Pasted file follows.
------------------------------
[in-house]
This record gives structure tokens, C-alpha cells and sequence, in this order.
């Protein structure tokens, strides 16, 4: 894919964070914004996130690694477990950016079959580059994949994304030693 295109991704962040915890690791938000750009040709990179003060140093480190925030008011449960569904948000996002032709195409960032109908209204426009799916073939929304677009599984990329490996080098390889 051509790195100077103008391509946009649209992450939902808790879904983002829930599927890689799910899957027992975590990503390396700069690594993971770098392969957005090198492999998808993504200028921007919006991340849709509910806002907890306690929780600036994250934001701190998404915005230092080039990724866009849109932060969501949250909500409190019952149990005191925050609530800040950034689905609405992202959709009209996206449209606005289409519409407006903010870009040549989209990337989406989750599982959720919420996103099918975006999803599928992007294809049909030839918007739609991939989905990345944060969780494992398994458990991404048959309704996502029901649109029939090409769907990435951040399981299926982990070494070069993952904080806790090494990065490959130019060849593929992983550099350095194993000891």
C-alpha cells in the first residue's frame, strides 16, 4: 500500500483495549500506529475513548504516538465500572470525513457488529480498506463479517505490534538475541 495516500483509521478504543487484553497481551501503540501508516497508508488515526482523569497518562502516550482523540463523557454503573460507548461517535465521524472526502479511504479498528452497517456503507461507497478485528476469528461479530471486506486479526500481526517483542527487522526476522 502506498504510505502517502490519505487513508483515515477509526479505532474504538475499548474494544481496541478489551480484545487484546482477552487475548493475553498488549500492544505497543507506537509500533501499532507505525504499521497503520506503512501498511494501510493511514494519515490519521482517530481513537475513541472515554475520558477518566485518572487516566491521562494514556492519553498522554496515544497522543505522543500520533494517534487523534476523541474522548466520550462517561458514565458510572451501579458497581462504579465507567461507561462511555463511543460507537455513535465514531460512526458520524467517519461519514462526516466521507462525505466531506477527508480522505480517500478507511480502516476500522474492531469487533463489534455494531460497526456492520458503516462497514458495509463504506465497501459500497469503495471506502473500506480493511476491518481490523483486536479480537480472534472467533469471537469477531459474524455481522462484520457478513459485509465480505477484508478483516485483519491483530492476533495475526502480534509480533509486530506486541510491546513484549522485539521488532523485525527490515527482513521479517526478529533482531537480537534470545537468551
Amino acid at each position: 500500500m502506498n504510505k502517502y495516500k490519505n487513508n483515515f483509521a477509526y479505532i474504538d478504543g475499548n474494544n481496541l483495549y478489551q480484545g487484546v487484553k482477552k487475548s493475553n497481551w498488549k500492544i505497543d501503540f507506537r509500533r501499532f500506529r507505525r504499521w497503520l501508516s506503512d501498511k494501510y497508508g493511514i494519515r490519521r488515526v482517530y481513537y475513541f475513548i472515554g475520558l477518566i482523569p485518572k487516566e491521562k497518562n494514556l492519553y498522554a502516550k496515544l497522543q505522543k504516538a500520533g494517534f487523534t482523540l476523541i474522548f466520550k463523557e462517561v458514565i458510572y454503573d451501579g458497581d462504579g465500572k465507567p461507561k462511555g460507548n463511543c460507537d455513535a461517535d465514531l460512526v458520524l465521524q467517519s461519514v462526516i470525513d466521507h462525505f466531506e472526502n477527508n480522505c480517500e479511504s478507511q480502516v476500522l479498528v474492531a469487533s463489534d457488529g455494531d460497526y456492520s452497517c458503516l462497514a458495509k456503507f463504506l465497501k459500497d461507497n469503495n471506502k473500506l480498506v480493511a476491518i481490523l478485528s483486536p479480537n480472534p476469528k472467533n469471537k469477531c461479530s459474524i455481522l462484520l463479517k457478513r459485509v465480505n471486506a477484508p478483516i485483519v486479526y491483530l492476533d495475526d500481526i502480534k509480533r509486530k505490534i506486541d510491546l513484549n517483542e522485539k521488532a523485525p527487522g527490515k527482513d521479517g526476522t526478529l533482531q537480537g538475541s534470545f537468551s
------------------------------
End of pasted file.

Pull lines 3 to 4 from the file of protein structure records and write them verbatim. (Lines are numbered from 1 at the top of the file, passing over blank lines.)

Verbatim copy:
């Protein structure tokens, strides 16, 4: 894919964070914004996130690694477990950016079959580059994949994304030693 295109991704962040915890690791938000750009040709990179003060140093480190925030008011449960569904948000996002032709195409960032109908209204426009799916073939929304677009599984990329490996080098390889 051509790195100077103008391509946009649209992450939902808790879904983002829930599927890689799910899957027992975590990503390396700069690594993971770098392969957005090198492999998808993504200028921007919006991340849709509910806002907890306690929780600036994250934001701190998404915005230092080039990724866009849109932060969501949250909500409190019952149990005191925050609530800040950034689905609405992202959709009209996206449209606005289409519409407006903010870009040549989209990337989406989750599982959720919420996103099918975006999803599928992007294809049909030839918007739609991939989905990345944060969780494992398994458990991404048959309704996502029901649109029939090409769907990435951040399981299926982990070494070069993952904080806790090494990065490959130019060849593929992983550099350095194993000891």
C-alpha cells in the first residue's frame, strides 16, 4: 500500500483495549500506529475513548504516538465500572470525513457488529480498506463479517505490534538475541 495516500483509521478504543487484553497481551501503540501508516497508508488515526482523569497518562502516550482523540463523557454503573460507548461517535465521524472526502479511504479498528452497517456503507461507497478485528476469528461479530471486506486479526500481526517483542527487522526476522 502506498504510505502517502490519505487513508483515515477509526479505532474504538475499548474494544481496541478489551480484545487484546482477552487475548493475553498488549500492544505497543507506537509500533501499532507505525504499521497503520506503512501498511494501510493511514494519515490519521482517530481513537475513541472515554475520558477518566485518572487516566491521562494514556492519553498522554496515544497522543505522543500520533494517534487523534476523541474522548466520550462517561458514565458510572451501579458497581462504579465507567461507561462511555463511543460507537455513535465514531460512526458520524467517519461519514462526516466521507462525505466531506477527508480522505480517500478507511480502516476500522474492531469487533463489534455494531460497526456492520458503516462497514458495509463504506465497501459500497469503495471506502473500506480493511476491518481490523483486536479480537480472534472467533469471537469477531459474524455481522462484520457478513459485509465480505477484508478483516485483519491483530492476533495475526502480534509480533509486530506486541510491546513484549522485539521488532523485525527490515527482513521479517526478529533482531537480537534470545537468551